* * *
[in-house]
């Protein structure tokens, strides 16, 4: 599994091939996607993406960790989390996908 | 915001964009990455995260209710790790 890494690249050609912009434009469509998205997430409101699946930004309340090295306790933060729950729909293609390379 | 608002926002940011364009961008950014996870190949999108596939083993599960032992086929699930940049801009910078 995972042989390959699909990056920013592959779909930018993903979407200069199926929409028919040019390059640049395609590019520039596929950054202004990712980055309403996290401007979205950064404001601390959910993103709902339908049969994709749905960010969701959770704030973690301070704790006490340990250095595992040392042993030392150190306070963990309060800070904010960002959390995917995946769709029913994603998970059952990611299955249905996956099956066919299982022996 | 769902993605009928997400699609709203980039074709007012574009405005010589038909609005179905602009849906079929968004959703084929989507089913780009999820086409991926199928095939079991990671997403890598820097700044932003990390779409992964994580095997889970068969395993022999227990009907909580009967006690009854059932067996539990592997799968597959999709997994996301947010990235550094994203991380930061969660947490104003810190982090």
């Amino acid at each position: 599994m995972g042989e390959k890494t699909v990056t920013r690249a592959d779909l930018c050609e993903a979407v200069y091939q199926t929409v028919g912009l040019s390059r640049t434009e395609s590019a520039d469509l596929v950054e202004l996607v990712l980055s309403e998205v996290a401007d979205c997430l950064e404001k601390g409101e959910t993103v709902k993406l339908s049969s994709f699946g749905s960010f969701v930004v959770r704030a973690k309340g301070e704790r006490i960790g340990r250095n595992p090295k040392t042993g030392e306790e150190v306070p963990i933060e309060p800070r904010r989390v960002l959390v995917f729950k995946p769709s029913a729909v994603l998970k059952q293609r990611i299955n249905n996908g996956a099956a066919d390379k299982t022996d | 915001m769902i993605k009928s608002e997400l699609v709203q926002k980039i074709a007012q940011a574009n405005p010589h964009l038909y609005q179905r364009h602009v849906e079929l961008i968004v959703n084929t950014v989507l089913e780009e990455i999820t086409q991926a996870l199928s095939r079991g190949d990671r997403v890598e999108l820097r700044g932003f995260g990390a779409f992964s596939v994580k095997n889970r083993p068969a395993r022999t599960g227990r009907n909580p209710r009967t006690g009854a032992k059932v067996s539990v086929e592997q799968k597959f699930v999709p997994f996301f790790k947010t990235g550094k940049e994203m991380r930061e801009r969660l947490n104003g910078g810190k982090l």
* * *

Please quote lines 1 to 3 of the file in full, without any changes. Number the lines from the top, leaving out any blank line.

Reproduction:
[in-house]
């Protein structure tokens, strides 16, 4: 599994091939996607993406960790989390996908 | 915001964009990455995260209710790790 890494690249050609912009434009469509998205997430409101699946930004309340090295306790933060729950729909293609390379 | 608002926002940011364009961008950014996870190949999108596939083993599960032992086929699930940049801009910078 995972042989390959699909990056920013592959779909930018993903979407200069199926929409028919040019390059640049395609590019520039596929950054202004990712980055309403996290401007979205950064404001601390959910993103709902339908049969994709749905960010969701959770704030973690301070704790006490340990250095595992040392042993030392150190306070963990309060800070904010960002959390995917995946769709029913994603998970059952990611299955249905996956099956066919299982022996 | 769902993605009928997400699609709203980039074709007012574009405005010589038909609005179905602009849906079929968004959703084929989507089913780009999820086409991926199928095939079991990671997403890598820097700044932003990390779409992964994580095997889970068969395993022999227990009907909580009967006690009854059932067996539990592997799968597959999709997994996301947010990235550094994203991380930061969660947490104003810190982090």
């Amino acid at each position: 599994m995972g042989e390959k890494t699909v990056t920013r690249a592959d779909l930018c050609e993903a979407v200069y091939q199926t929409v028919g912009l040019s390059r640049t434009e395609s590019a520039d469509l596929v950054e202004l996607v990712l980055s309403e998205v996290a401007d979205c997430l950064e404001k601390g409101e959910t993103v709902k993406l339908s049969s994709f699946g749905s960010f969701v930004v959770r704030a973690k309340g301070e704790r006490i960790g340990r250095n595992p090295k040392t042993g030392e306790e150190v306070p963990i933060e309060p800070r904010r989390v960002l959390v995917f729950k995946p769709s029913a729909v994603l998970k059952q293609r990611i299955n249905n996908g996956a099956a066919d390379k299982t022996d | 915001m769902i993605k009928s608002e997400l699609v709203q926002k980039i074709a007012q940011a574009n405005p010589h964009l038909y609005q179905r364009h602009v849906e079929l961008i968004v959703n084929t950014v989507l089913e780009e990455i999820t086409q991926a996870l199928s095939r079991g190949d990671r997403v890598e999108l820097r700044g932003f995260g990390a779409f992964s596939v994580k095997n889970r083993p068969a395993r022999t599960g227990r009907n909580p209710r009967t006690g009854a032992k059932v067996s539990v086929e592997q799968k597959f699930v999709p997994f996301f790790k947010t990235g550094k940049e994203m991380r930061e801009r969660l947490n104003g910078g810190k982090l």